Pictures of homicide victims hang on display during the Homicide Survivors' Candlelight Vigil Saturday evening.

“Arabella Haynes.”

“Diana Vicari.”

“Patrick Balbastro.”

These three names were among many announced by family and friends Saturday evening at the Homicide Survivors’ Candlelight Vigil to honor loved ones lost to violence.

About 150 people gathered together at the Children's Memorial Park not only to honor those they loved, but to show other families they are not alone as they continue life after tragedy.

Abrian Gonzales, whose daughter Maribel was killed in 2014, said it was his fourth time coming out to the Homicide Survivors’ event in honor of her.

“Every time she walked in a room she tried to comfort people, make them feel relaxed and she would make them laugh,” Gonzales said. “She was very kind and good-hearted.”

He also spoke about being in the midst of other families faced with a similar path.

“We care for each other and we’re like a big family almost," Gonzales said. “Every time we see each other, if there’s an event, a meeting, we always try to support each other. Because some people have bad days, some days are harder than others, so we try to be there for each other.”

Homicide Survivors, Inc.'s theme for the vigil was “Honoring Our Past. Creating Hope for the Future.”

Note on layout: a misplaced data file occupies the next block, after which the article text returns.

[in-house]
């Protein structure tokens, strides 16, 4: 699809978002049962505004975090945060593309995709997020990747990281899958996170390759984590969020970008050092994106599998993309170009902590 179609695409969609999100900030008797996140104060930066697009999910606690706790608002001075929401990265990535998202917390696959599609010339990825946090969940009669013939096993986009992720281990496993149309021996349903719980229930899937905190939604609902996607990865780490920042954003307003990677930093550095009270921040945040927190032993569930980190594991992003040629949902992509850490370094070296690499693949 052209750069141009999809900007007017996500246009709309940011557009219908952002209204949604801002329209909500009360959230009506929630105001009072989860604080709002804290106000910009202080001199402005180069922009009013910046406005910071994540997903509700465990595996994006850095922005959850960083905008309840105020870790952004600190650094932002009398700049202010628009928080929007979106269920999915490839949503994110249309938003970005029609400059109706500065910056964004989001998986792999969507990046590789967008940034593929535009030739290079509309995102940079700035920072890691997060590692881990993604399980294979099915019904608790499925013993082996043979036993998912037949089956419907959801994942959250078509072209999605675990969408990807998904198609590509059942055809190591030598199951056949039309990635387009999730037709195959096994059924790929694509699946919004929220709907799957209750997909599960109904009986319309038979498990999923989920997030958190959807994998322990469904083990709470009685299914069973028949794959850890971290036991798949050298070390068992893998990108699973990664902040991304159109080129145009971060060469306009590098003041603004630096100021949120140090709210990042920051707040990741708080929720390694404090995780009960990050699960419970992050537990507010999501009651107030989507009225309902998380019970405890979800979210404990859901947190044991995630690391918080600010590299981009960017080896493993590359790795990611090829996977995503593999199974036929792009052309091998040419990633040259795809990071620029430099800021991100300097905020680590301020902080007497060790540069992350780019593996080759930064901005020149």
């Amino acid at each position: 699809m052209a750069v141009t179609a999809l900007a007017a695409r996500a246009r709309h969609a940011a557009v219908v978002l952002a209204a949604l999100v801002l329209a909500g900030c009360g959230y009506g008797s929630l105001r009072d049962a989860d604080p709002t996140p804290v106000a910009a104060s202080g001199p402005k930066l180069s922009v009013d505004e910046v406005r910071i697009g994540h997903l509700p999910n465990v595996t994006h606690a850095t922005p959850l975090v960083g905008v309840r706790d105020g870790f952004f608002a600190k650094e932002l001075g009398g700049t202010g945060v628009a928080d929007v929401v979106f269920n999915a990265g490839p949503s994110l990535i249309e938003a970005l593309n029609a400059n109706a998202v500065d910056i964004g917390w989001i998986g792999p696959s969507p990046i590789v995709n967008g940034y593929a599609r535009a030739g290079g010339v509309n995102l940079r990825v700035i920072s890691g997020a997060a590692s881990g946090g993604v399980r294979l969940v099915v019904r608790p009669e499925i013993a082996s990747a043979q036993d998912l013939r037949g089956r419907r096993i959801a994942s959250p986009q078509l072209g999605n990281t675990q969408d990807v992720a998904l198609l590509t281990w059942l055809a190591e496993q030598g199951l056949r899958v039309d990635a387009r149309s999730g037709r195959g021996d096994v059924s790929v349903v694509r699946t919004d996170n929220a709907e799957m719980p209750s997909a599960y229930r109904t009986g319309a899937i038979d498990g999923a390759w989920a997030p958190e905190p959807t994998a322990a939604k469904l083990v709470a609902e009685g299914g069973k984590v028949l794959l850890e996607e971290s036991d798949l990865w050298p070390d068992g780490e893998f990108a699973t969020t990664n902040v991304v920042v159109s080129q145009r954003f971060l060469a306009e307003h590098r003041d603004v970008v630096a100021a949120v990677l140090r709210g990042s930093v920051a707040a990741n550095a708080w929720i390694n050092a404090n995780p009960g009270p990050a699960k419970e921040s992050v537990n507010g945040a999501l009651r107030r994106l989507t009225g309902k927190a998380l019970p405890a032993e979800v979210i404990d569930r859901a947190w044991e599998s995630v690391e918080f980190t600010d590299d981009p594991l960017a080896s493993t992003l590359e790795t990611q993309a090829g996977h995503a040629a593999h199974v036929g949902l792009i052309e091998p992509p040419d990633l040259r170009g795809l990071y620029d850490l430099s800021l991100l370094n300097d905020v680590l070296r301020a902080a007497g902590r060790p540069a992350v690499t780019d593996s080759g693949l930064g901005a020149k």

The nonprofit hosts the event annually during National Crime Victims’ Rights Week in April. During the program, representatives of the victims lined up to announce the names of the victims of homicides.

Pima County Sheriff Mark Napier spoke to the attendees along with Tucson Police Department Chief Chris Magnus about the impact of homicides.

“When someone is taken at the hands of violence in our community, a family is shattered, they endure an unimaginable tragedy and a community feels less safe," Napier said.

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“Law enforcement alone can’t solve this problem but a community can,” Napier added. “I look out at all of you, I remember how special Tucson and Pima County is and how capable we are of facing any adversity, meeting any challenge because we have the sense of community.”

April Barbosa was one of two people asked to speak about her family member who was killed. At the podium she remembered her daughter Rosaura, who was killed in 2018.

“She loved to help any person or animal in need. She was a silly girl, who loved to smile and make everyone laugh and be happy,” Barbosa said.

Barbosa also encouraged friends and families to share more positive stories of their loved ones in their communities.

“It is time, us, the good people in this world took a stand, speak of our story to those who will listen and hope we can change the views of the ones whose everyday lives are full of violence and negativity,” she said.

Contact Star reporter Shaq Davis at 573-4218 or sdavis@tucson.com

On Twitter: @ShaqDavis1

Reporter

Shaq is a public safety reporter and the Road Runner columnist, keeping readers up to date on transportation news. In 2017, he started as an apprentice and later worked part-time until graduating from the UA and being offered a full-time position in 2018.